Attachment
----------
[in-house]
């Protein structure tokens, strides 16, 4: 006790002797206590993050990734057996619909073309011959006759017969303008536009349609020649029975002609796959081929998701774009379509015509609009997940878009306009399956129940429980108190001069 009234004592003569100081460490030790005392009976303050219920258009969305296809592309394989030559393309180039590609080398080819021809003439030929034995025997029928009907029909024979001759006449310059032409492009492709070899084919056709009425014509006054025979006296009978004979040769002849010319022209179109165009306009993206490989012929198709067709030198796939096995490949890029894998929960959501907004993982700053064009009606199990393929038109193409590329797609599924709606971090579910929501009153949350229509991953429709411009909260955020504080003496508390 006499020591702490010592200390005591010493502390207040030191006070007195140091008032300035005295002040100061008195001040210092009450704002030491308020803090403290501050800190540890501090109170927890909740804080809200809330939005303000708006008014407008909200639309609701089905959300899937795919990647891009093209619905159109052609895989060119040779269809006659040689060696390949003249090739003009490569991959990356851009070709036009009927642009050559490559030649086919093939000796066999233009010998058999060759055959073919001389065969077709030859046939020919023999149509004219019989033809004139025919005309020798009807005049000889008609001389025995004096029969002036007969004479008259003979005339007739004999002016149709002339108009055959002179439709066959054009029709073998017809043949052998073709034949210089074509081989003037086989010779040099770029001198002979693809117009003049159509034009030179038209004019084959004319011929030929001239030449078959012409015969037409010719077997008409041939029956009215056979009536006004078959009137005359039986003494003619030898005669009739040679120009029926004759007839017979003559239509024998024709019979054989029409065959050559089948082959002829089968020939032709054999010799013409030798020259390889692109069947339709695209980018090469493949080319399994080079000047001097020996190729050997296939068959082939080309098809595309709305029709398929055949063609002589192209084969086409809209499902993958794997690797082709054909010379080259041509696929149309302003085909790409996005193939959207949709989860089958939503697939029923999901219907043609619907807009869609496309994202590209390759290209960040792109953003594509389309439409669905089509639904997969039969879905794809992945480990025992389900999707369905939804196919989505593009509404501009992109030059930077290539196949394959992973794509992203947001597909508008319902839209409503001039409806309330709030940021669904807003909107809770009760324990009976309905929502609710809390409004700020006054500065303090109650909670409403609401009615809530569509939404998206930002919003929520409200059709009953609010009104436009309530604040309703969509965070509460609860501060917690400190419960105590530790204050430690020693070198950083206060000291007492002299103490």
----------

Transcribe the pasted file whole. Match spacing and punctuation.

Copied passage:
[in-house]
């Protein structure tokens, strides 16, 4: 006790002797206590993050990734057996619909073309011959006759017969303008536009349609020649029975002609796959081929998701774009379509015509609009997940878009306009399956129940429980108190001069 009234004592003569100081460490030790005392009976303050219920258009969305296809592309394989030559393309180039590609080398080819021809003439030929034995025997029928009907029909024979001759006449310059032409492009492709070899084919056709009425014509006054025979006296009978004979040769002849010319022209179109165009306009993206490989012929198709067709030198796939096995490949890029894998929960959501907004993982700053064009009606199990393929038109193409590329797609599924709606971090579910929501009153949350229509991953429709411009909260955020504080003496508390 006499020591702490010592200390005591010493502390207040030191006070007195140091008032300035005295002040100061008195001040210092009450704002030491308020803090403290501050800190540890501090109170927890909740804080809200809330939005303000708006008014407008909200639309609701089905959300899937795919990647891009093209619905159109052609895989060119040779269809006659040689060696390949003249090739003009490569991959990356851009070709036009009927642009050559490559030649086919093939000796066999233009010998058999060759055959073919001389065969077709030859046939020919023999149509004219019989033809004139025919005309020798009807005049000889008609001389025995004096029969002036007969004479008259003979005339007739004999002016149709002339108009055959002179439709066959054009029709073998017809043949052998073709034949210089074509081989003037086989010779040099770029001198002979693809117009003049159509034009030179038209004019084959004319011929030929001239030449078959012409015969037409010719077997008409041939029956009215056979009536006004078959009137005359039986003494003619030898005669009739040679120009029926004759007839017979003559239509024998024709019979054989029409065959050559089948082959002829089968020939032709054999010799013409030798020259390889692109069947339709695209980018090469493949080319399994080079000047001097020996190729050997296939068959082939080309098809595309709305029709398929055949063609002589192209084969086409809209499902993958794997690797082709054909010379080259041509696929149309302003085909790409996005193939959207949709989860089958939503697939029923999901219907043609619907807009869609496309994202590209390759290209960040792109953003594509389309439409669905089509639904997969039969879905794809992945480990025992389900999707369905939804196919989505593009509404501009992109030059930077290539196949394959992973794509992203947001597909508008319902839209409503001039409806309330709030940021669904807003909107809770009760324990009976309905929502609710809390409004700020006054500065303090109650909670409403609401009615809530569509939404998206930002919003929520409200059709009953609010009104436009309530604040309703969509965070509460609860501060917690400190419960105590530790204050430690020693070198950083206060000291007492002299103490």